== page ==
One interesting take came from a long-time sportswriter:

For too long, sports journalists glossed over football’s violence. I was one of them.

John McDonnell/The Washington Post – Washington’s quarterback Robert Griffin III on the ground after getting a concussion in the 3rd quarter of a game against the Atlanta Falcons at FedEx Field in October 2012.

By

Leonard Shapiro is a retired sportswriter, editor and columnist at The Washington Post.

Early in the 1977 NFL season, after Washington Redskins running back Bob Brunet suffered a serious neck contusion when the knee of Dallas Cowboys defensive lineman Randy White hit him in the helmet, I visited him at Georgetown University Hospital.

Brunet, who grew up poor in Louisiana’s Cajun country, was playing at a time when the average NFL salary was about $55,000 a year. I asked him that evening if the hit, which could have left him permanently paralyzed — it did end his career — had in any way made him rethink his decision to play professional football.

Absolutely not, he said.“You’re damned right I’d do it all over again,” he told me at the time. “I was a poor kid from the backwoods of Louisiana, and now I’ve given my wife and kids security for the rest of their lives. I know I’m going to have problems from football. But I accept that. I have no regrets. None whatsoever.”The game had allowed him to graduate from Louisiana Tech, earn a good living and escape the destitution of his native Lafourche Parish. After football, he moved to Baton Rouge, opened a successful seafood restaurant — the Galley — and raised his family. Most former players I’ve spoken to over the years view their playing days in the same way.I covered the NFL over four decades dating back to 1972. Now semi-retired myself and five years removed from day-to-day football coverage, I have one main regret: not focusing more of my reporting and writing on the absolute brutality of the sport, particularly the painful post-football lives of so many players.

Instead, like many other sports journalists, I spent much of my career writing positive pieces about the league and its players — puffy features and breathless accounts of thrilling victories and agonizing defeats. I certainly covered my share of serious NFL warts: mounting injuries; the use of steroids and amphetamines; team doctors prescribing far too many painkilling pills and injections; the derogatory Redskins name; and, for many years, the dearth of African American quarterbacks, head coaches and ­front-office personnel. But until the past decade or so, most of us glossed over the brutality of the sport. Shame on us.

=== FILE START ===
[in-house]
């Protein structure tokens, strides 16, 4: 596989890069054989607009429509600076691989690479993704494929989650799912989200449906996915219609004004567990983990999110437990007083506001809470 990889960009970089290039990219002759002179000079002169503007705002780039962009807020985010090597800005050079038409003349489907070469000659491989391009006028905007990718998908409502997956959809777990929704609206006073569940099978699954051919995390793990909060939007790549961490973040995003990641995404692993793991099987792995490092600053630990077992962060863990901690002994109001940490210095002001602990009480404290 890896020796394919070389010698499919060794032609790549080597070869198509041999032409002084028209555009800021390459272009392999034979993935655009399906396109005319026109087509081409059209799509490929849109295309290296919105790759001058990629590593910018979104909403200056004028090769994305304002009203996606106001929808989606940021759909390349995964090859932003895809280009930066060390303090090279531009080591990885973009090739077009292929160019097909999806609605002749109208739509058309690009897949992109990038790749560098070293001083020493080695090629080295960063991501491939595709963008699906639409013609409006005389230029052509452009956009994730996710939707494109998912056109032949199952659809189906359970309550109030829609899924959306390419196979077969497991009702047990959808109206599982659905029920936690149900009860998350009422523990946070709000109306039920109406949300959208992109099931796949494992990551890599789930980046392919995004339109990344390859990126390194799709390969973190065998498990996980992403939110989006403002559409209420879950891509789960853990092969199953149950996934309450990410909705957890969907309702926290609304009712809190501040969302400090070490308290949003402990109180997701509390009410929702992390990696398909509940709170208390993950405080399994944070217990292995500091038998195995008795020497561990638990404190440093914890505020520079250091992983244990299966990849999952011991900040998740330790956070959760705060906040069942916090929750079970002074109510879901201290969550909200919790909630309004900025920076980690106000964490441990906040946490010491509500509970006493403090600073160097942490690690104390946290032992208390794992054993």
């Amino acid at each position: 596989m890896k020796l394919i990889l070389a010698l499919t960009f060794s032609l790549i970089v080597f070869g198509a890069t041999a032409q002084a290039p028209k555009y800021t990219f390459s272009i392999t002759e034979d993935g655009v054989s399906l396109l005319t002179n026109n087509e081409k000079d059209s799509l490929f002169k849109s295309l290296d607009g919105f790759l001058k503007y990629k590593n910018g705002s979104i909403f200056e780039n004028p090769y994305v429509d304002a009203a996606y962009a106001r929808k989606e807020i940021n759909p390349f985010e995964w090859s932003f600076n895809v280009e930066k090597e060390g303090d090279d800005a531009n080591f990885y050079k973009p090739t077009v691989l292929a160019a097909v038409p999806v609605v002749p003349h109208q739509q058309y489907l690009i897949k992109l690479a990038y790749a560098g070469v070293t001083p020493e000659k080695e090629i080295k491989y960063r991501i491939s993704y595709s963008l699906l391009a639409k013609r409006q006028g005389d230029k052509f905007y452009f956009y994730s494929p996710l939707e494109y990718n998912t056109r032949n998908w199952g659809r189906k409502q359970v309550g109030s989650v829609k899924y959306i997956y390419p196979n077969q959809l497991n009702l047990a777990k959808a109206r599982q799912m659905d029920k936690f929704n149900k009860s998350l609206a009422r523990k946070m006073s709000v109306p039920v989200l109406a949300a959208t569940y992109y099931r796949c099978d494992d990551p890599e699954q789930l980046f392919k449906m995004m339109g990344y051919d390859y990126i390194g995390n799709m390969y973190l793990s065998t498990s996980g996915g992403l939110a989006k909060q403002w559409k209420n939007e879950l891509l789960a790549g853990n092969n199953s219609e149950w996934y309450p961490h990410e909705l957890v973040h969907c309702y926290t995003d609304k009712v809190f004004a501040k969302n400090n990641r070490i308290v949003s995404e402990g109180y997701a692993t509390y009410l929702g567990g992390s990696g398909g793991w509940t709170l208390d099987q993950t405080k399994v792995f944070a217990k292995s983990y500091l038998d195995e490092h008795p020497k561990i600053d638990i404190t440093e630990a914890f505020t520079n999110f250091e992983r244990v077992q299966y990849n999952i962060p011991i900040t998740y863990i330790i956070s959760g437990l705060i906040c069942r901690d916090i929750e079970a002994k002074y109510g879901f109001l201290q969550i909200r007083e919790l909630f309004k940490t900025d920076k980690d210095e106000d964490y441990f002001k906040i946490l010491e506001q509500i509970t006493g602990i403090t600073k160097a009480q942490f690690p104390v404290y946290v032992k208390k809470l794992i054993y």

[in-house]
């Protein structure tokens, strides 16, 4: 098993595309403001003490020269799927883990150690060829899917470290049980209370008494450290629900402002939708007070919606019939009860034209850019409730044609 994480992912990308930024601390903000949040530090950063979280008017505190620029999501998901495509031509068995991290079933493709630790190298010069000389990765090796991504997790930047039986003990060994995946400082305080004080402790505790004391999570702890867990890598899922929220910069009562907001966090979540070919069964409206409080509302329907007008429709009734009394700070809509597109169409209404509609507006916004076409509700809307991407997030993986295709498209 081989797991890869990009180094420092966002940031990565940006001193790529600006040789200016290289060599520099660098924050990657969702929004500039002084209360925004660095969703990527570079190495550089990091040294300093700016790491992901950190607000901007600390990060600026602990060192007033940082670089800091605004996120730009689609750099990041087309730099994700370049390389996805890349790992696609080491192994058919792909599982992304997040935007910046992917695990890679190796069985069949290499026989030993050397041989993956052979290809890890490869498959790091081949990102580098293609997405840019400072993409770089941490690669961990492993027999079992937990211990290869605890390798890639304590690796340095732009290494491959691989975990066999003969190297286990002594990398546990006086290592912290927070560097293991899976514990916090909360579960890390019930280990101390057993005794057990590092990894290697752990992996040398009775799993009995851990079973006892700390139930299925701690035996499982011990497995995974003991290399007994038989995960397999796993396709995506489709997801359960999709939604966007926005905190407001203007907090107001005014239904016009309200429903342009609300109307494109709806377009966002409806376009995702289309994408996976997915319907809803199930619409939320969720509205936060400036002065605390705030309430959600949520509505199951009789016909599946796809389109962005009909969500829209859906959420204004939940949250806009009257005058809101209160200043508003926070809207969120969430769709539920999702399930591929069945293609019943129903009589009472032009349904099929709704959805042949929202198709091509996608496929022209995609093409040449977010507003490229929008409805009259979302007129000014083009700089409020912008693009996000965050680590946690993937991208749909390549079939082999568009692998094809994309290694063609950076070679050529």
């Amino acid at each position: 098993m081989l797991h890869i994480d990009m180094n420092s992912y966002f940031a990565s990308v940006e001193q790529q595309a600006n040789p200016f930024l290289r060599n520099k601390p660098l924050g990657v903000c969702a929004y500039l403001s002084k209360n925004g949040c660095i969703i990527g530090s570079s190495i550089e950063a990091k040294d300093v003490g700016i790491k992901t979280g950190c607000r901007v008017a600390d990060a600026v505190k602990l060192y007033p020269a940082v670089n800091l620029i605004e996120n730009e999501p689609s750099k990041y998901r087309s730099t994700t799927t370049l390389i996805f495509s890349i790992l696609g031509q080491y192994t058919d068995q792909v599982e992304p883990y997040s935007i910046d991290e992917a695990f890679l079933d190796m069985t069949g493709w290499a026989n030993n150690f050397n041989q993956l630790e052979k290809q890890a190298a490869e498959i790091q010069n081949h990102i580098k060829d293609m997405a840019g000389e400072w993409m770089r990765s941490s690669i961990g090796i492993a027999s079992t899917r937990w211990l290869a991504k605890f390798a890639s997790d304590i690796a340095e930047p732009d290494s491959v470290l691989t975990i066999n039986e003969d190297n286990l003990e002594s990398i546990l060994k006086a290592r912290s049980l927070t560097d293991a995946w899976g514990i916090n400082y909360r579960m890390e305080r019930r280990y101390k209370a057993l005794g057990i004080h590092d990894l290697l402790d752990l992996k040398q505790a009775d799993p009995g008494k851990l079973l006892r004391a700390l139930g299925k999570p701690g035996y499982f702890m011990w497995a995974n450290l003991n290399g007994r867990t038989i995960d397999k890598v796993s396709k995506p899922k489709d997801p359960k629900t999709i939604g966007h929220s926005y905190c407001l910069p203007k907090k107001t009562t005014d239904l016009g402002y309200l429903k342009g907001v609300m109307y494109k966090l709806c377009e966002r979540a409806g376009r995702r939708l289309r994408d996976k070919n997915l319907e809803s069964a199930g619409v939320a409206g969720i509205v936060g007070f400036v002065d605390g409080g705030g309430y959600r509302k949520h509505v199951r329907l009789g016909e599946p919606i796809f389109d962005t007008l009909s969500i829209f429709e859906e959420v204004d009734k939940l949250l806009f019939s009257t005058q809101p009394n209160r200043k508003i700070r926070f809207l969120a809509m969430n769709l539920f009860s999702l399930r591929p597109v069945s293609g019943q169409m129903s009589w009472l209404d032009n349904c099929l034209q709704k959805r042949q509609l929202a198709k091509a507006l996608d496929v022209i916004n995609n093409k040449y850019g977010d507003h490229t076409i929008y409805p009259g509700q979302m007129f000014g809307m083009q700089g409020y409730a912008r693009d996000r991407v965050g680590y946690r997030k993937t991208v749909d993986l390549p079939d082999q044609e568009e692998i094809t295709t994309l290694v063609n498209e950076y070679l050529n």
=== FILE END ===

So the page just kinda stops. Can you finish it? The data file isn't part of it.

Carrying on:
Some believe that a CBS documentary, “The Violent World of Sam Huff,” first aired in 1960, may have sparked the popularity of professional football. Huff was a celebrated New York Giants linebacker halfway through a Hall of Fame career at the time, and the documentary gave viewers an up-close look at the sound and fury of the pro game, using mini-microphones to pick up trash talk and the high-decibel thump of body against body, helmet against helmet.

Half a century later, a highlight-driven sports culture, fueled by ESPN’s “SportsCenter” and YouTube clips, has increased the emphasis on Big Hits — the wicked shots heard ’round the football world.

“I think that may have been true six to eight years ago,” ESPN coordinating producer Dwayne Bray said of this culture during a public forum in August on violence in the game. “I think we’ve been very restrained on the issue. If there are hard hits, we report the news. . . . I think even as the NFL and the parents are being educated, ESPN and other media entities are being educated.”

Surely sports television plays up the contact of the game. Certainly, the stations and the league are aware of the money that is tied to keeping the game entertaining and exciting to the most people that they can.

Adoption Event

 First dog I walked around the Washington Animal Rescue League adoption event today now has a wonderful owner. The second dog is this beautiful unique two year old Australian Shepard-Dutch Sheepdog mix.
This second dog that I spent most of my time with is a two-year-old Australian Shepard, Dutch Sheepdog mix named Dutchess of Cambridge is still available.
The Dutchess

What an amazing, alert, intelligent dog. We went running and she has such an amazing stride when we ran to get some exercise.

ESPN Forgets

Repost from Mike F.

 

ESPN’s feature of NBA players at Great Wall of China forgot Washington Bullets’ trip in 1979

October 17, 2013

I had to mention that ESPN’s piece on NBA players visiting the Great Wall of China failed to mention that the Washington Bullets were the first team to do so back in 1979, which was very significant at the time. If any other NBA team had been there, ESPN would have mentioned it. It’s a shame that they have forgotten the Washington Bullets.

Never been busier in my life but I felt I had to post this.

This was the Bullets second trip to a foreign country to play basketball. One year earlier, after winning the NBA Championship, the Bullets traveled to Israel. These trips appear in the book, The Bullets, The Wizards and Washington, DC Basketball.